Citizen reporter
2 minute read
14 May 2017
1:23 pm

Disciplinary process against Hlaudi starts at SABC this week

Citizen reporter

The interim board is having to clean up the giant financial mess Motsoeneng left behind.

Former SABC COO Hlaudi Motsoeneng speaks at a media briefing, 19 April 2017 in Milpark. Picture: Tracy Lee Stark

According to a report in City Press on Sunday former chief operating officer of the public broadcaster Hlaudi Motsoeneng will finally be subjected to a disciplinary process at the SABC, starting on Wednesday.

Interim board members listed a slew of shocking financial problems and irregularities at the broadcaster, among them the fact that the SABC has “164 people working in its TV licence department” despite the fact that it also outsources this function to a company that has allegedly not even been performing it satisfactorily.

The company, Lorna Vision, reportedly failed to reach its R1 billion target by more than 50%, only collecting R449 million for the year. The board says it would have been much more efficient to use the in-house capacity to collect licence fees, and has taken a decision to now do so.

A number of such contracts will be terminated and referred for forensic investigation by the interim board.

The interim board is also reviewing the editorial policies put in place by Motsoeneng, and which have been highly criticised from both SABC staff and external commentators.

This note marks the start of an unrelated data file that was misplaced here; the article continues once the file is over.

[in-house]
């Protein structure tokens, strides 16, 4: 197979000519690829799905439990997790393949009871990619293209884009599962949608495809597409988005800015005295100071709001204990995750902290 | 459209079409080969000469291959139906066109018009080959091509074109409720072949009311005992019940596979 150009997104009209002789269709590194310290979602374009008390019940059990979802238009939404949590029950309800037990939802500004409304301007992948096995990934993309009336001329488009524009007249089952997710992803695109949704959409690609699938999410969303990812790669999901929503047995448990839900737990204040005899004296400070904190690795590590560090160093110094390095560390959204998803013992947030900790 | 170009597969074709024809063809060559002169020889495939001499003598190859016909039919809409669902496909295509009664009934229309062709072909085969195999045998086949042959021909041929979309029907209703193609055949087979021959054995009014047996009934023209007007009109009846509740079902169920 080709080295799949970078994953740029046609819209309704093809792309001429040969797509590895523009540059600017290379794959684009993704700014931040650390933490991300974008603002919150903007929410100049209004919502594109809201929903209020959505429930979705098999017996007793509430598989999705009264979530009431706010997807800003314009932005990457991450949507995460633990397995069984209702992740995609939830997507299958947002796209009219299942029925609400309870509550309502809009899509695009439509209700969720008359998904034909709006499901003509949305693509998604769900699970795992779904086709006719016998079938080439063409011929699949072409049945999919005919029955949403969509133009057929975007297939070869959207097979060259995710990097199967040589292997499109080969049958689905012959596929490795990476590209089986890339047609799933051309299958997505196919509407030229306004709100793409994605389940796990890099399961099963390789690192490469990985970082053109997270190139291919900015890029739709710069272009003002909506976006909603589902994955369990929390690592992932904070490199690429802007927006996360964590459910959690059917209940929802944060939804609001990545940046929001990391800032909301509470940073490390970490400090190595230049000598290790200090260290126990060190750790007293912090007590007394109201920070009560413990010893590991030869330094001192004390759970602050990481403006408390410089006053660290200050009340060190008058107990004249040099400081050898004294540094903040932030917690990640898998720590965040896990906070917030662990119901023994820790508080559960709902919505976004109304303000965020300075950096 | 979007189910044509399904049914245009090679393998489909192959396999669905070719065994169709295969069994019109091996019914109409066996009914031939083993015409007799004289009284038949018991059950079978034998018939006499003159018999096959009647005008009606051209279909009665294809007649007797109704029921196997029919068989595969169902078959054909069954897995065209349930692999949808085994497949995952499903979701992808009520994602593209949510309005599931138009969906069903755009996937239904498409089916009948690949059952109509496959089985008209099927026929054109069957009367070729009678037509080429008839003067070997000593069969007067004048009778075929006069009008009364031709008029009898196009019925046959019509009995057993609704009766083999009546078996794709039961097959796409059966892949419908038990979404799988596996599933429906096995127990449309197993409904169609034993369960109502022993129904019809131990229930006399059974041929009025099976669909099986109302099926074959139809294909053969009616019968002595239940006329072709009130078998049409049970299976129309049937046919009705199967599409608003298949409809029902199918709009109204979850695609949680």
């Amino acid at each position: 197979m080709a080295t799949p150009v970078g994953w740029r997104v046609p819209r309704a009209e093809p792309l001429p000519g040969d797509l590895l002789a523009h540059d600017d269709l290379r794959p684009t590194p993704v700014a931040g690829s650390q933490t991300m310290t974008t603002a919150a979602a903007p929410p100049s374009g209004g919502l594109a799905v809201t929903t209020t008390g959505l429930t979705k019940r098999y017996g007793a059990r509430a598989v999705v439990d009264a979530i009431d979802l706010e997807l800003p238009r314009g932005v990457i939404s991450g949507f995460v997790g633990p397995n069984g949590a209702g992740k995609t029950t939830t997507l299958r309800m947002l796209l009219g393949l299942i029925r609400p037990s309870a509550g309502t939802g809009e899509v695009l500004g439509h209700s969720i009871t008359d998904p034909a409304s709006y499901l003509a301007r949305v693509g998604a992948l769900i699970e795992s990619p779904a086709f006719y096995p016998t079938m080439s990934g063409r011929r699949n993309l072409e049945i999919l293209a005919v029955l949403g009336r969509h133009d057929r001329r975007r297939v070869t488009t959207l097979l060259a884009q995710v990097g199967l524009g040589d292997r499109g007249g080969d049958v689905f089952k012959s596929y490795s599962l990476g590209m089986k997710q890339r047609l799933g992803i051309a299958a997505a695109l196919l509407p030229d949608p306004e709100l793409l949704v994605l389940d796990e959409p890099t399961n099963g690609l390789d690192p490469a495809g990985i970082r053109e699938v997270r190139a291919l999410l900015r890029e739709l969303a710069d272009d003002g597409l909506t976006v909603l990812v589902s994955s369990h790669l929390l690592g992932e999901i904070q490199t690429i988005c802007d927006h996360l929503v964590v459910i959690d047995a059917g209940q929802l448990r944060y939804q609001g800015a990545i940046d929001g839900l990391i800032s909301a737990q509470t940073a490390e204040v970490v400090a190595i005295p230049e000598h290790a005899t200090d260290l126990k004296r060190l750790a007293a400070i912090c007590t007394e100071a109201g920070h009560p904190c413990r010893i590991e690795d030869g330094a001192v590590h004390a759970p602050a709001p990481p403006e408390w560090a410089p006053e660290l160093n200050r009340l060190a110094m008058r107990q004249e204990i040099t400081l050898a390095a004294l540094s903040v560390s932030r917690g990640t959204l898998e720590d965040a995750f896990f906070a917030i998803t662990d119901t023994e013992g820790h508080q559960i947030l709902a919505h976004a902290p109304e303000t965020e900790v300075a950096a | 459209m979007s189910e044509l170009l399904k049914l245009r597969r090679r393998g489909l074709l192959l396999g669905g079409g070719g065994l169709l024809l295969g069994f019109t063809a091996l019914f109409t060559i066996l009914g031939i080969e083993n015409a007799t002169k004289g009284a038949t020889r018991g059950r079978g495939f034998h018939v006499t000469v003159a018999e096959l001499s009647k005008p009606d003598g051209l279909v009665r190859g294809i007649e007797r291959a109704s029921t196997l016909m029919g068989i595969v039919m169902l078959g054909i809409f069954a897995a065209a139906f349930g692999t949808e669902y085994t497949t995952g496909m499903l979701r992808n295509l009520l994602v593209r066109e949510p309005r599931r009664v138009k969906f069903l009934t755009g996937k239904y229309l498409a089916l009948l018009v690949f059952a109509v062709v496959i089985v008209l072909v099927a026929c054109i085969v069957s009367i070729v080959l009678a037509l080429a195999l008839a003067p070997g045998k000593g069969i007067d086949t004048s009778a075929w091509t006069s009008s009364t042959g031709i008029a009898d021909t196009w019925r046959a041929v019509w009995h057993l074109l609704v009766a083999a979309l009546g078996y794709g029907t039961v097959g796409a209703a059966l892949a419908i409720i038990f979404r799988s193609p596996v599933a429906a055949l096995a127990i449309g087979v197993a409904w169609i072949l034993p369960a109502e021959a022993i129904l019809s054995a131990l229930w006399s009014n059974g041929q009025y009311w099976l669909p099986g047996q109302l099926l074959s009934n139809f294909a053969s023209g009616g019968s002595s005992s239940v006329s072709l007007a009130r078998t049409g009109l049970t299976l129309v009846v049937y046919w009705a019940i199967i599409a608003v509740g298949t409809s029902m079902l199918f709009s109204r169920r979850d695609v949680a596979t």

Interim board chairperson Khanyisile Kweyama was quoted as saying that there had been a “collapse in corporate governance at the SABC”.

The SABC has decided not to challenge the public protector’s 2014 report and its recommendations regarding the SABC. It is also withdrawing other court matters that offer no value.

City Press further reported: “A forensic audit investigation on fruitless and wasteful expenditure, incurred between April 2012 and March this year, has been commissioned by the board, and the [Special Investigating Unit] will be asked to investigate all appointments, promotions, salary increases and bonuses paid in contravention of SABC policy.”

In a presentation to parliament, the interim board estimated this week that Motsoeneng’s 90%-local directive had “cost SABC TV an unaudited figure of R183 million in advertising revenue, and a R29 million loss for radio”, excluding the “R79 million forked out to replace local content”.

The SABC has now returned to its editorial policies of 2004.

It has also requested another bailout from government.